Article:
Research shows that hiring diversity managers and launching diversity task forces also increase the effectiveness of other programs, such as employee network groups that help people from underrepresented groups to feel less isolated and diversity councils that address specific issues, such as the retention and development of employees from underrepresented groups. In addition, multiple studies, including Dobbin and Kalev's, show that active, targeted recruitment programs also boost workforce diversity.
Lest anyone think, however, that only systemic initiatives make a difference—a common belief related to the final blind spot I would like to address—Dobbin, Kalev and others have shown that mentoring programs are the most effective in increasing the numbers of white and black women and Latino and Asian women and men in management. Gains in proportions of managers for some of these groups reached almost 40 percent after such programs were launched.
Similarly, the importance of good mentoring cannot be understated in science education, where opportunities to get involved in a laboratory and learn about postcollege possibilities often come through mentors, who may also help bolster the belonging processes described here. In his book Whistling Vivaldi, social psychologist and University of California, Berkeley, provost Claude Steele, who is black, recounts how, as a Ph.D. student at Ohio State University, his white adviser treated him in a way that made him feel like he belonged there—as a scientist—in the midst of an environment that otherwise felt pretty alienating: “He had faith in me as a worthy partner. Somehow his assumptions about what he was doing as a scientist included me as, at least potentially, a capable colleague. My race and class identities didn't get in his way.”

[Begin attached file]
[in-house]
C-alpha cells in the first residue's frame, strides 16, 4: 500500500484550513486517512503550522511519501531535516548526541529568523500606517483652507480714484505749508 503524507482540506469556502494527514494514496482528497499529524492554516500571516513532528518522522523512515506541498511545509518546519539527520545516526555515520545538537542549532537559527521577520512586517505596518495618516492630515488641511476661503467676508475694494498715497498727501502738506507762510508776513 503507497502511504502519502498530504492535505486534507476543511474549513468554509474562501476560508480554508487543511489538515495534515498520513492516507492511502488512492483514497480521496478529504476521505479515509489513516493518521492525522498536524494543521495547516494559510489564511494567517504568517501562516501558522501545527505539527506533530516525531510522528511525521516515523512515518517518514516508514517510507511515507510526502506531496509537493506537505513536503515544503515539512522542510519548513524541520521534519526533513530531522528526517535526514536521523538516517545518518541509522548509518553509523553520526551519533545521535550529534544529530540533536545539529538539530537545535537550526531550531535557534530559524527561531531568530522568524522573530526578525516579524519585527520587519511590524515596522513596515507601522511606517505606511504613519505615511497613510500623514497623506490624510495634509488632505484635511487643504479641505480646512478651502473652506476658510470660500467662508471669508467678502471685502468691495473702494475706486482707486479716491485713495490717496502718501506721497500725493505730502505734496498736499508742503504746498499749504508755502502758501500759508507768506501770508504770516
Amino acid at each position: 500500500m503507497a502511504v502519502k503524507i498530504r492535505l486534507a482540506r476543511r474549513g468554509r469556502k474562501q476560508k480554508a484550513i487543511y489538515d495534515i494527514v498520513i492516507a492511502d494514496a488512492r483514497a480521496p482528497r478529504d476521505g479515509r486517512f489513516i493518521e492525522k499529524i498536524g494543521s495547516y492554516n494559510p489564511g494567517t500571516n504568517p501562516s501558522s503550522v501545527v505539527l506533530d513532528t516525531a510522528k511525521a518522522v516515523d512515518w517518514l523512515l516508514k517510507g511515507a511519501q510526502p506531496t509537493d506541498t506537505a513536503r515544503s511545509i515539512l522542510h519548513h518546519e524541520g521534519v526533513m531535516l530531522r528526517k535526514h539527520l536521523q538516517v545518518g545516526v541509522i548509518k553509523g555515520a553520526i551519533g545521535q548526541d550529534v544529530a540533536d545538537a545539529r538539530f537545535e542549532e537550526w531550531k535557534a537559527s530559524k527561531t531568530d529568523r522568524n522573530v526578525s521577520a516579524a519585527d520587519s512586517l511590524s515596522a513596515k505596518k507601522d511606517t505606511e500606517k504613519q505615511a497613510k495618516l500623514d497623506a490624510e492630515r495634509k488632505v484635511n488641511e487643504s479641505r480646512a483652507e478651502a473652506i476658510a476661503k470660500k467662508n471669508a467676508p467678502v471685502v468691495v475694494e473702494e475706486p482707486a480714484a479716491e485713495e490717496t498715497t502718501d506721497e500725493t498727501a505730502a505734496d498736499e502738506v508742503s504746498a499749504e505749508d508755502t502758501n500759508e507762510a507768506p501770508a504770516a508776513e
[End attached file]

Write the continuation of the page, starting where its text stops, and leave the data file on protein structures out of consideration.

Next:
Notably, research shows that diversity leadership, targeted recruitment and mentoring appear to be more effective than common initiatives such as diversity training and diversity performance evaluations. Dobbin, Kalev and their colleagues suggest the following reason: the less common techniques engage managers in the task of identifying problems and solutions related to diversity rather than placing blame on them.
These programs alone will not create sweeping change, but they improve the chances for increasing diversity, provided they are not reduced to merely symbolic initiatives. Employees must be given the responsibility and institutional authority for “getting” diversity. A good example of a comprehensive intervention program that recruits and trains underrepresented undergraduate students in STEM is the Meyerhoff Scholars Program at the University of Maryland, Baltimore County. It combines 14 different components and has been particularly successful at increasing the number of African-American science degree holders. Another is the recently formed California Alliance for Graduate Education and the Professoriate (a partnership between U.C. Berkeley, U.C.L.A., Stanford and the California Institute of Technology), which targets underrepresentation in academia. What is more, it was built on principles from social science research and plans to analyze the effectiveness of different initiatives. (Such “real world” data are in short supply. Nor is there a central repository of research or a system for different groups—particularly from industry and academia—to communicate and partner with one another about what works best.)
For scientific and nonscientific organizations alike to get results, a deeper understanding of how diversity operates is required. No matter how sincere the goal setting, merely caring about diversity is not enough. Although there is no simple or perfect recipe to translate these sentiments into action and results, organizations are more likely to attract and retain diverse talent when they are smart and persistent in their outreach, nourish a sense of belonging, and put in place people who are accountable for—and monitor—diversity.